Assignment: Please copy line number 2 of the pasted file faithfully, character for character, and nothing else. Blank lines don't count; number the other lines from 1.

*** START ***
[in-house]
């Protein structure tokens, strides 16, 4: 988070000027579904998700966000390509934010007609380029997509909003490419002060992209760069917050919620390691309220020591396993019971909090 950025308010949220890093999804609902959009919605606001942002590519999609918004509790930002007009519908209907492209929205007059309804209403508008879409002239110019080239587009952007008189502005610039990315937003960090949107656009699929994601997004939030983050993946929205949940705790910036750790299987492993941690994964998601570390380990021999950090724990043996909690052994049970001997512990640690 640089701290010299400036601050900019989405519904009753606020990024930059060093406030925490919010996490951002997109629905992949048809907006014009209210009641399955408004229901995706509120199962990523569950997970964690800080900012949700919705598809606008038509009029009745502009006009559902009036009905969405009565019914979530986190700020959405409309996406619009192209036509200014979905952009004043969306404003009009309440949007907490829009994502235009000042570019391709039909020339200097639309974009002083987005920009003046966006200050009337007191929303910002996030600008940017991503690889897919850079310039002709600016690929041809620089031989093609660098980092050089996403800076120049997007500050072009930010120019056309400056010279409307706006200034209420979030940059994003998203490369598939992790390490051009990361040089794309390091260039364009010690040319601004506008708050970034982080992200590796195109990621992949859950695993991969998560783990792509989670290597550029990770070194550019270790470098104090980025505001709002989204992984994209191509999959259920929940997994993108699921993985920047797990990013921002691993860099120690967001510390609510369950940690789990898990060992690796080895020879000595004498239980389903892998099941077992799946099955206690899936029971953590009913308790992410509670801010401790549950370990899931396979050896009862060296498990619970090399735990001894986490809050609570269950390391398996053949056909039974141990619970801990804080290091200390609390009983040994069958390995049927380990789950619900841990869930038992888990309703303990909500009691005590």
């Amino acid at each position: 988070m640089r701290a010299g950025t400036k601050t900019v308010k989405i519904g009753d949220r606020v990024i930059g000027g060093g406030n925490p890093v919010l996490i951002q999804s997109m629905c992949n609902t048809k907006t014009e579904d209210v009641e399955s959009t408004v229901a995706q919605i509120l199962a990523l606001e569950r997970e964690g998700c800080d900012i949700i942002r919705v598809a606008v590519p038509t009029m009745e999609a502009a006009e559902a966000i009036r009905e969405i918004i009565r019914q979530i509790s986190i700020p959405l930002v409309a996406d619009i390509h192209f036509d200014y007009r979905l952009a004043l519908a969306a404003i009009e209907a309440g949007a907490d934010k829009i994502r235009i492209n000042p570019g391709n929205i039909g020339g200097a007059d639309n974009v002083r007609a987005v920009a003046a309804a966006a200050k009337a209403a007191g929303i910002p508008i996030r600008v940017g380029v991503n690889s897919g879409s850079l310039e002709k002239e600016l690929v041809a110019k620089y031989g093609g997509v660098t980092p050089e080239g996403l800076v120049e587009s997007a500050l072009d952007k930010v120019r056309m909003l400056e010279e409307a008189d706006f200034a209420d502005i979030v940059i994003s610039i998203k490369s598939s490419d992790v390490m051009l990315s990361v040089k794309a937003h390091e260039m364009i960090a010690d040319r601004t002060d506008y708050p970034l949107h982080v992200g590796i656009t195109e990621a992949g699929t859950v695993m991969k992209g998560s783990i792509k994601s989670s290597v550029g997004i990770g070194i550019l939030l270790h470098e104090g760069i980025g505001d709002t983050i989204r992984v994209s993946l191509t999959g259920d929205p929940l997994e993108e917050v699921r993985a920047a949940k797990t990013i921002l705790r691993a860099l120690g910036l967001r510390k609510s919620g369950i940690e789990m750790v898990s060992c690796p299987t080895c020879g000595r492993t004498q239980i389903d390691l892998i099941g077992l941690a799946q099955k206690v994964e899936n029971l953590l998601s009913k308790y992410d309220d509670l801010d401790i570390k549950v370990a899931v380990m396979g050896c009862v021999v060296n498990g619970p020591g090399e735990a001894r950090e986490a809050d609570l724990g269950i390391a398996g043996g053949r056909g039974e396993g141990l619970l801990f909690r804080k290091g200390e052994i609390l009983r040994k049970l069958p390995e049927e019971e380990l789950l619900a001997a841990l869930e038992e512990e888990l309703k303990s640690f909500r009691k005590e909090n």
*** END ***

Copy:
């Protein structure tokens, strides 16, 4: 988070000027579904998700966000390509934010007609380029997509909003490419002060992209760069917050919620390691309220020591396993019971909090 950025308010949220890093999804609902959009919605606001942002590519999609918004509790930002007009519908209907492209929205007059309804209403508008879409002239110019080239587009952007008189502005610039990315937003960090949107656009699929994601997004939030983050993946929205949940705790910036750790299987492993941690994964998601570390380990021999950090724990043996909690052994049970001997512990640690 640089701290010299400036601050900019989405519904009753606020990024930059060093406030925490919010996490951002997109629905992949048809907006014009209210009641399955408004229901995706509120199962990523569950997970964690800080900012949700919705598809606008038509009029009745502009006009559902009036009905969405009565019914979530986190700020959405409309996406619009192209036509200014979905952009004043969306404003009009309440949007907490829009994502235009000042570019391709039909020339200097639309974009002083987005920009003046966006200050009337007191929303910002996030600008940017991503690889897919850079310039002709600016690929041809620089031989093609660098980092050089996403800076120049997007500050072009930010120019056309400056010279409307706006200034209420979030940059994003998203490369598939992790390490051009990361040089794309390091260039364009010690040319601004506008708050970034982080992200590796195109990621992949859950695993991969998560783990792509989670290597550029990770070194550019270790470098104090980025505001709002989204992984994209191509999959259920929940997994993108699921993985920047797990990013921002691993860099120690967001510390609510369950940690789990898990060992690796080895020879000595004498239980389903892998099941077992799946099955206690899936029971953590009913308790992410509670801010401790549950370990899931396979050896009862060296498990619970090399735990001894986490809050609570269950390391398996053949056909039974141990619970801990804080290091200390609390009983040994069958390995049927380990789950619900841990869930038992888990309703303990909500009691005590």